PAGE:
In another unifying thesis about political culture that, like the Frontier Thesis, some have argued that Lockean liberalism is a central underlying explanation of American political culture. Notably, the political scientist Louis Hartz argued that the nation’s founding principles, which were largely drawn from Locke, created a new political culture that was unique to the United States. The nation “begins with Locke,” he wrote, and it “stays with Locke.” He found that Alexis de Tocqueville was first to recognize this when he saw that the nation was the first to create its own democratic future without having to endure revolution.[10]

Urban-rural divideEdit

Political culture can be seen as bifurcated by urban and rural geography. The United States was largely a rural nation until 1920. When the census that year revealed that urban Congressional Districts would exceed those of rural areas, rural congressmen refused to approve reapportionment, the only time that has happened.[11] A cultural divide remains to the present with rural areas often associating with traditionalistic political culture, while urban areas are more often aligned with moralistic and individualistic political culture.

Re-aggregation of political cultures in metropolitan areasEdit

Researchers Dante Chinni and James Gimpel identified twelve cultural communities found throughout the United States, with varying degrees of geographic concentration. The categories are derived from analysis of statistical data, and they offer a more realistic portrayal of the geographically discontinuous cultural fabric of the nation than blanket state and regional categories.[12] In physical space, as in cyberspace, people increasingly sort themselves into communities of choice. That is, people chose where they will live and who they will communicate with. The opportunity to make such choices appears to reinforce political culture.[13]

See alsoEdit


  1. ^ Elazar, American Federalism, pp. 93–102.
  2. ^ Wilson, The Ashley Cooper Plan, pp. 142–81.
  3. ^ Ellis, American Political Cultures, pp. 1–3, 28–29, 42–44.
  4. ^ Woodard, American nations
  5. ^ Garreau, Nine Nations.
  6. ^ Rentfrow, et al., “Divided We Stand,” pp. 996–1009.
  7. ^ Leyburn 1962, p. 305
  8. ^ Cash, The Mind of the South, p. 72.
  9. ^ Dochuk, From Bible Belt to Sun Belt, pp. xv–xvi
  10. ^ Hartz, The Liberal Tradition in America, pp. 6, 35.
  11. ^ Martis and Elmes, Historical Atlas of State Power.
  12. ^ Chinni and Gimpel, Our Patchwork Nation.
  13. ^ Bishop, The Big Sort

Further readingEdit

  • Bishop, Bill. The Big Sort: Why the Clustering of Like-Minded America Is Tearing Us Apart. Boston: Houghton Mifflin, 2008.
  • Cash, W. J. The Mind of the South. Introduction by Betram Bertram Wyatt-Brown. 1941. New York: Vintage Books, 1991.
  • Chinni, Dante, and James Gimpel. Our Patchwork Nation: The Surprising Truth about the “Real” America. New York: Gotham Books, 2010.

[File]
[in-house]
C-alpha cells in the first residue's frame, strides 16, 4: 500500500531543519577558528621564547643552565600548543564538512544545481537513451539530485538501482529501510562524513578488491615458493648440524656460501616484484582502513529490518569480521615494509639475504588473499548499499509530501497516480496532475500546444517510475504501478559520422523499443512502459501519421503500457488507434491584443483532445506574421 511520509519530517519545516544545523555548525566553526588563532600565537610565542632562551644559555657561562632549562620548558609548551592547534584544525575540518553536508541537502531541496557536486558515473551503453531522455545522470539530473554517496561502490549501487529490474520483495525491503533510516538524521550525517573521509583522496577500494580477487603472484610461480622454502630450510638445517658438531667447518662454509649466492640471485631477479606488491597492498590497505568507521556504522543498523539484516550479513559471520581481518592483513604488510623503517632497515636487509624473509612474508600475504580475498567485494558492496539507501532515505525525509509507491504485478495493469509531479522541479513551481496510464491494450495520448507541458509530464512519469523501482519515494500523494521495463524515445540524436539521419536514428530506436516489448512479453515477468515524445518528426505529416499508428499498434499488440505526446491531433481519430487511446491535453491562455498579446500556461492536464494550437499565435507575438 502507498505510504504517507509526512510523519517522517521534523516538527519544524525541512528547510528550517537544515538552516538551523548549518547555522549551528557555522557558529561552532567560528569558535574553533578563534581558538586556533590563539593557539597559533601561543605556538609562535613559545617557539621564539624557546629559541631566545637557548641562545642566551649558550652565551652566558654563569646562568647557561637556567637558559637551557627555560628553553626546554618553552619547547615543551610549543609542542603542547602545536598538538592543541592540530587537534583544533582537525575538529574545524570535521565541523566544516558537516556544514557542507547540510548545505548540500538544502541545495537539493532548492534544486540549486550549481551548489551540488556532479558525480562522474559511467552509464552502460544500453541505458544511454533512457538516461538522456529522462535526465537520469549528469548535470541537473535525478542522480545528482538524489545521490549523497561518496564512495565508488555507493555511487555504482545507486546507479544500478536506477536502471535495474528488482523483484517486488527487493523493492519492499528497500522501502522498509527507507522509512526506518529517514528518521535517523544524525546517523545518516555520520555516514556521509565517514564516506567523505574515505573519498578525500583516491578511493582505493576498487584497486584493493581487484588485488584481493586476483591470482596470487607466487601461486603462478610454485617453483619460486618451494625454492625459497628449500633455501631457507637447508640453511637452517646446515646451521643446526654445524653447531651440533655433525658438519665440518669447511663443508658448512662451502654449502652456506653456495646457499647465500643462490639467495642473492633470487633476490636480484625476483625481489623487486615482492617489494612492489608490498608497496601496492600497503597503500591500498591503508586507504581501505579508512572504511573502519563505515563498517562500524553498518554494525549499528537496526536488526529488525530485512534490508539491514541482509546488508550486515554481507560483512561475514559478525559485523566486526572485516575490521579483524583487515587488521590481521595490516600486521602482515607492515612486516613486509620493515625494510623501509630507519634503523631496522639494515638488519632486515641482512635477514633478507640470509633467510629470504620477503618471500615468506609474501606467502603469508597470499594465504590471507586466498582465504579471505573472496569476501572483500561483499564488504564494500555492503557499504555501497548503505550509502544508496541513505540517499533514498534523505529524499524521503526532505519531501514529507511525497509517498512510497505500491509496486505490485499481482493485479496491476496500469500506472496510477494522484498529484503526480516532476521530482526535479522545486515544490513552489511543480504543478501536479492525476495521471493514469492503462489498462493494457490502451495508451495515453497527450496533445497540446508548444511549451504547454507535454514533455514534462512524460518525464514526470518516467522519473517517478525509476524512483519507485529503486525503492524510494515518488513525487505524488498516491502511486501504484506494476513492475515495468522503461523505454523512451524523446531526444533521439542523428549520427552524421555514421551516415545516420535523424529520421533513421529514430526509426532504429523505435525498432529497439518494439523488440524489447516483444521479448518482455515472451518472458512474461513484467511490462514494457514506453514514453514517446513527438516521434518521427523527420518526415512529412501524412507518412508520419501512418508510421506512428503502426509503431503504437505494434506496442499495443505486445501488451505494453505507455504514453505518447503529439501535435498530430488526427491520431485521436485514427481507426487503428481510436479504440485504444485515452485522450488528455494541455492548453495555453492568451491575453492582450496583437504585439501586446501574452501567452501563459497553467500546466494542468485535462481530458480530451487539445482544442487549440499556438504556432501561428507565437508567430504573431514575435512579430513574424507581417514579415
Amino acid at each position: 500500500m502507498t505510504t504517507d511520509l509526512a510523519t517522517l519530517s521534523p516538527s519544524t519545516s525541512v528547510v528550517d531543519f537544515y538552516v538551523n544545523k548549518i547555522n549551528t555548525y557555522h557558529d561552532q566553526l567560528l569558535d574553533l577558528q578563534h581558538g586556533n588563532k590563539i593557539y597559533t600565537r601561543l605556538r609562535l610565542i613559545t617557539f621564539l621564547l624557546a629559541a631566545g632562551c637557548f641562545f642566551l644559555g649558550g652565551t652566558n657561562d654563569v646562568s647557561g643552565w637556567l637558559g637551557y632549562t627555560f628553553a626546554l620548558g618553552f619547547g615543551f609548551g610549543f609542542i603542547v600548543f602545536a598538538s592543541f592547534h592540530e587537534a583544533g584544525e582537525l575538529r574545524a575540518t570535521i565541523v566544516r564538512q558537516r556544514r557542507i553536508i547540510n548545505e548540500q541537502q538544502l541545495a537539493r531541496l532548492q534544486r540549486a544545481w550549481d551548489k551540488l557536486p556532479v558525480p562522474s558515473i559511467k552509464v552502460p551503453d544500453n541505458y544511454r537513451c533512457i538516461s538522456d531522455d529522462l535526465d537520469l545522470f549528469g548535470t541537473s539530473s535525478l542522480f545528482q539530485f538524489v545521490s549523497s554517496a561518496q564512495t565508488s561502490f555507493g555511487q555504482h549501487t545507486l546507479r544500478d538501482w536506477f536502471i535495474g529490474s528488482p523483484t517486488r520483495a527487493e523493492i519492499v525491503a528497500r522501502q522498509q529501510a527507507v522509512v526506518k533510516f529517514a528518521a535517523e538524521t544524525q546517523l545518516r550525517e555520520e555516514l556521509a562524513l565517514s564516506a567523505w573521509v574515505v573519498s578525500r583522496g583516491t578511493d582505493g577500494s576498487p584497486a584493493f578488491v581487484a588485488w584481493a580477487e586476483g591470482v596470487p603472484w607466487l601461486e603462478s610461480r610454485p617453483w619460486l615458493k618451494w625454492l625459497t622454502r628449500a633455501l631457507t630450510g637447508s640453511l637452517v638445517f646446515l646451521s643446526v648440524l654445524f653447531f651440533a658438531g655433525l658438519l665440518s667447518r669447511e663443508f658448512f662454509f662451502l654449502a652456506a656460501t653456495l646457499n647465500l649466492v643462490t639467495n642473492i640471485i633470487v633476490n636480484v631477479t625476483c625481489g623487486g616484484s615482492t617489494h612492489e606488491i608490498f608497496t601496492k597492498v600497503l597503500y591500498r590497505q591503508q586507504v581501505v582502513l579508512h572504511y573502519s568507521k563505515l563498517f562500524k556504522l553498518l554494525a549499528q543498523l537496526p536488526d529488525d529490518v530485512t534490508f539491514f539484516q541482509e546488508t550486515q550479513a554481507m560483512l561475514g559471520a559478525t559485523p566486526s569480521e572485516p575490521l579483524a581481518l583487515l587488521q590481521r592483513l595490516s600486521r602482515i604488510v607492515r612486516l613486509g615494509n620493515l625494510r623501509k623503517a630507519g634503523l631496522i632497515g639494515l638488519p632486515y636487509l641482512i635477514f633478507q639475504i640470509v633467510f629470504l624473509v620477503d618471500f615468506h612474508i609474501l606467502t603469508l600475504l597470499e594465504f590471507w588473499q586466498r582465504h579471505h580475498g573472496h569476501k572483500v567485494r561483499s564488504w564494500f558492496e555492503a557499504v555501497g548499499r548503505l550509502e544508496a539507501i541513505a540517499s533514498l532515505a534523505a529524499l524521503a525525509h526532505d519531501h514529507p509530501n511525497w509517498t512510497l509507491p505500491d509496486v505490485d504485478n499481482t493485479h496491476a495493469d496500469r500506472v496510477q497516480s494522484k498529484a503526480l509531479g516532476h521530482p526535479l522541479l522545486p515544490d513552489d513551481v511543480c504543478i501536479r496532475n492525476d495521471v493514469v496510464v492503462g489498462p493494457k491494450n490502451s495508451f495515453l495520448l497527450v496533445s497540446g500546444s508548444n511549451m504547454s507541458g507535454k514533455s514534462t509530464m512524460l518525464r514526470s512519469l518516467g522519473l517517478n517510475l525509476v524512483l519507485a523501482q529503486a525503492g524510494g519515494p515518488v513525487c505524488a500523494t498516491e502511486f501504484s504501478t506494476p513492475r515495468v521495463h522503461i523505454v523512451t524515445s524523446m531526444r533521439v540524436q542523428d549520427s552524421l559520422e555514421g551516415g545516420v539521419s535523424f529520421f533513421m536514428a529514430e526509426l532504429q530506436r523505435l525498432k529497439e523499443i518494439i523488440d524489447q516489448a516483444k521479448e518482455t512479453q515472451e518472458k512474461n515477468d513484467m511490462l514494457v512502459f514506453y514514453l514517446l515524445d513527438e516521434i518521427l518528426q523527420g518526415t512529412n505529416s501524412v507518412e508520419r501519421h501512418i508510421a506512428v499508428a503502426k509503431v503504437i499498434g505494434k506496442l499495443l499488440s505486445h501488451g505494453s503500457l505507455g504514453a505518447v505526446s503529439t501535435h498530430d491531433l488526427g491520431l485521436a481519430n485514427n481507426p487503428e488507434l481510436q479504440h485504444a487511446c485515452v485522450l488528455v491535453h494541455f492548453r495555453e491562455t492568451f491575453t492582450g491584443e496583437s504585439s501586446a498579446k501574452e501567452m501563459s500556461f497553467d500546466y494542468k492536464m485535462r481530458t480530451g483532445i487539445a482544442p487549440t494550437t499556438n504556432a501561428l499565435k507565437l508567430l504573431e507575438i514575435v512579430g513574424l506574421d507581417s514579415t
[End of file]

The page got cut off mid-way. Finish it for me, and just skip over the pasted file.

• Dochuk, Darren. From Bible Belt to Sun Belt: Plain-Folk Religion, Grassroots Politics, and the Rise of Evangelical Conservatism. New York: W. W. Norton, 2011.
  • Elazar, Daniel J. The American Mosaic: The Impact of Space, Time, and Culture on American Politics. Boulder: Westview, 1994.
  • Elazar, Daniel J. Cities of the Prairie: The Metropolitan Frontier and American Politics. New York: Basic Books. 1970.
  • Ellis, Richard J. American Political Cultures. New York: Oxford University Press, 1993.
  • Fischer, David Hackett. Albion’s Seed: Four British Folkways in America. New York: Oxford University Press, 1989.
  • Garreau, Joel. The Nine Nations of North America. Boston: Houghton Mifflin, 1981.
  • Hartz, Louis. The Liberal Tradition in America: An Interpretation of American Political Thought since the Revolution. Orlando: Harcourt, 1955.
  • Key, V. O., Jr. Southern Politics. New York: Vintage Books, 1949.
  • Kincaid, John ed. Political Culture, Public Policy and the American States. Philadelphia: ISHI Press, 1982.
  • Leyburn, James G. Scotch-Irish: A Social History (1999; ISBN 0-8078-4259-1)
  • Martis, Kenneth C. and Gregory A. Elmes. The Historical Atlas of State Power in Congress, 1790–1990. Washington, DC: Congressional Quarterly Inc., 1993.
  • Meinig, D. W. Continental America, 1800–1867. Vol. 2 of The Shaping of America: A Geographical Perspective on 500 Years of History. New Haven, CT: Yale University Press, 1993.
  • Rentfrow, Peter J., et al. “Divided We Stand: Three Psychological Regions of the United States and Their Political, Economic, Social, and Health Correlates.” Journal of Personality and Social Psychology (October 14, 2013): 996–1012.
  • Wilson, Thomas D. The Ashley Cooper Plan: The Founding of Carolina and the Origins of Southern Political Culture. Chapel Hill, N.C.: University of North Carolina Press, 2016.
  • Wood, Peter H. Black Majority: Negroes in Colonial South Carolina from 1670 through the Stono Rebellion. New York: W. W. Norton, 1974.
  • Woodard, Colin. American Nations: A History of the Eleven Rival Regional Cultures of North America. New York: Viking, 2011.
  • Wyatt-Brown, Bertram. Southern Honor: Ethics and Behavior in the Old South. New York: Oxford University Press, 1982.

External linksEdit